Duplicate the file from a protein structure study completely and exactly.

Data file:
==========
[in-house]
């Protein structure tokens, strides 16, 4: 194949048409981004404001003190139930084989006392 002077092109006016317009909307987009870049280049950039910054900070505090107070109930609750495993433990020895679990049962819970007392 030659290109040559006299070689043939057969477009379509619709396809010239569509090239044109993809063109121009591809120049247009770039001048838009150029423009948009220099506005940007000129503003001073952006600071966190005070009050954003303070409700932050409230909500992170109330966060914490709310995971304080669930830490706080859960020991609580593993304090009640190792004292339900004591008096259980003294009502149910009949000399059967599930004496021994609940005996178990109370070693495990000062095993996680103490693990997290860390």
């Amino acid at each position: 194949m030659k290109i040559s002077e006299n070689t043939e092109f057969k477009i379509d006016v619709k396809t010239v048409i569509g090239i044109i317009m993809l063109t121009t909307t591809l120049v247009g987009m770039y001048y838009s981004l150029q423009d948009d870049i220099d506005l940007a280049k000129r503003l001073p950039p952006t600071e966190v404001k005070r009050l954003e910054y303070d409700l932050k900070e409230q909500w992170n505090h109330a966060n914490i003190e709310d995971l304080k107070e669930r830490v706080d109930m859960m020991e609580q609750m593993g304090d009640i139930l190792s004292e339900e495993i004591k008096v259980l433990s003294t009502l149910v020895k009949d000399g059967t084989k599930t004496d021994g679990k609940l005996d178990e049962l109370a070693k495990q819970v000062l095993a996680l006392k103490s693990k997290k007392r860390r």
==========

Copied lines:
[in-house]
């Protein structure tokens, strides 16, 4: 194949048409981004404001003190139930084989006392 002077092109006016317009909307987009870049280049950039910054900070505090107070109930609750495993433990020895679990049962819970007392 030659290109040559006299070689043939057969477009379509619709396809010239569509090239044109993809063109121009591809120049247009770039001048838009150029423009948009220099506005940007000129503003001073952006600071966190005070009050954003303070409700932050409230909500992170109330966060914490709310995971304080669930830490706080859960020991609580593993304090009640190792004292339900004591008096259980003294009502149910009949000399059967599930004496021994609940005996178990109370070693495990000062095993996680103490693990997290860390």
């Amino acid at each position: 194949m030659k290109i040559s002077e006299n070689t043939e092109f057969k477009i379509d006016v619709k396809t010239v048409i569509g090239i044109i317009m993809l063109t121009t909307t591809l120049v247009g987009m770039y001048y838009s981004l150029q423009d948009d870049i220099d506005l940007a280049k000129r503003l001073p950039p952006t600071e966190v404001k005070r009050l954003e910054y303070d409700l932050k900070e409230q909500w992170n505090h109330a966060n914490i003190e709310d995971l304080k107070e669930r830490v706080d109930m859960m020991e609580q609750m593993g304090d009640i139930l190792s004292e339900e495993i004591k008096v259980l433990s003294t009502l149910v020895k009949d000399g059967t084989k599930t004496d021994g679990k609940l005996d178990e049962l109370a070693k495990q819970v000062l095993a996680l006392k103490s693990k997290k007392r860390r």